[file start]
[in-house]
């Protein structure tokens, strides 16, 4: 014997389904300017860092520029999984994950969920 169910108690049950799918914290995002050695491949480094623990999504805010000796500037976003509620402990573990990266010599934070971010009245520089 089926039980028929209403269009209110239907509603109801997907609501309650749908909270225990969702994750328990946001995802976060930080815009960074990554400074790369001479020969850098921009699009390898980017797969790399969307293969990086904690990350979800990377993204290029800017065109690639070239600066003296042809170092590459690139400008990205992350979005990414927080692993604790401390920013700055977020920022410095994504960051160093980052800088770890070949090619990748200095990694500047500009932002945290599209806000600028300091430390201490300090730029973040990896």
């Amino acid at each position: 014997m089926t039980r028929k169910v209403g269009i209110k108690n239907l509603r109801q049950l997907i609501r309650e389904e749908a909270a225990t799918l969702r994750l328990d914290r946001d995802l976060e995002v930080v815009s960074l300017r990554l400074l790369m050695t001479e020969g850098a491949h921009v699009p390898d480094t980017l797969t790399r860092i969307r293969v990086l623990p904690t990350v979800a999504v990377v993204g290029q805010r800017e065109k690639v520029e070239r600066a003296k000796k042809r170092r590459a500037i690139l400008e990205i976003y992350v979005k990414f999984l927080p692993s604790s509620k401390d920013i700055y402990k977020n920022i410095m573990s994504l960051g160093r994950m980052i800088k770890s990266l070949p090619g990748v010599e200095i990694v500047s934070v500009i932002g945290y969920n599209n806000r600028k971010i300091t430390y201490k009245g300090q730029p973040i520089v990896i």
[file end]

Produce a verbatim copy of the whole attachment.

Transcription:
[in-house]
């Protein structure tokens, strides 16, 4: 014997389904300017860092520029999984994950969920 169910108690049950799918914290995002050695491949480094623990999504805010000796500037976003509620402990573990990266010599934070971010009245520089 089926039980028929209403269009209110239907509603109801997907609501309650749908909270225990969702994750328990946001995802976060930080815009960074990554400074790369001479020969850098921009699009390898980017797969790399969307293969990086904690990350979800990377993204290029800017065109690639070239600066003296042809170092590459690139400008990205992350979005990414927080692993604790401390920013700055977020920022410095994504960051160093980052800088770890070949090619990748200095990694500047500009932002945290599209806000600028300091430390201490300090730029973040990896």
């Amino acid at each position: 014997m089926t039980r028929k169910v209403g269009i209110k108690n239907l509603r109801q049950l997907i609501r309650e389904e749908a909270a225990t799918l969702r994750l328990d914290r946001d995802l976060e995002v930080v815009s960074l300017r990554l400074l790369m050695t001479e020969g850098a491949h921009v699009p390898d480094t980017l797969t790399r860092i969307r293969v990086l623990p904690t990350v979800a999504v990377v993204g290029q805010r800017e065109k690639v520029e070239r600066a003296k000796k042809r170092r590459a500037i690139l400008e990205i976003y992350v979005k990414f999984l927080p692993s604790s509620k401390d920013i700055y402990k977020n920022i410095m573990s994504l960051g160093r994950m980052i800088k770890s990266l070949p090619g990748v010599e200095i990694v500047s934070v500009i932002g945290y969920n599209n806000r600028k971010i300091t430390y201490k009245g300090q730029p973040i520089v990896i």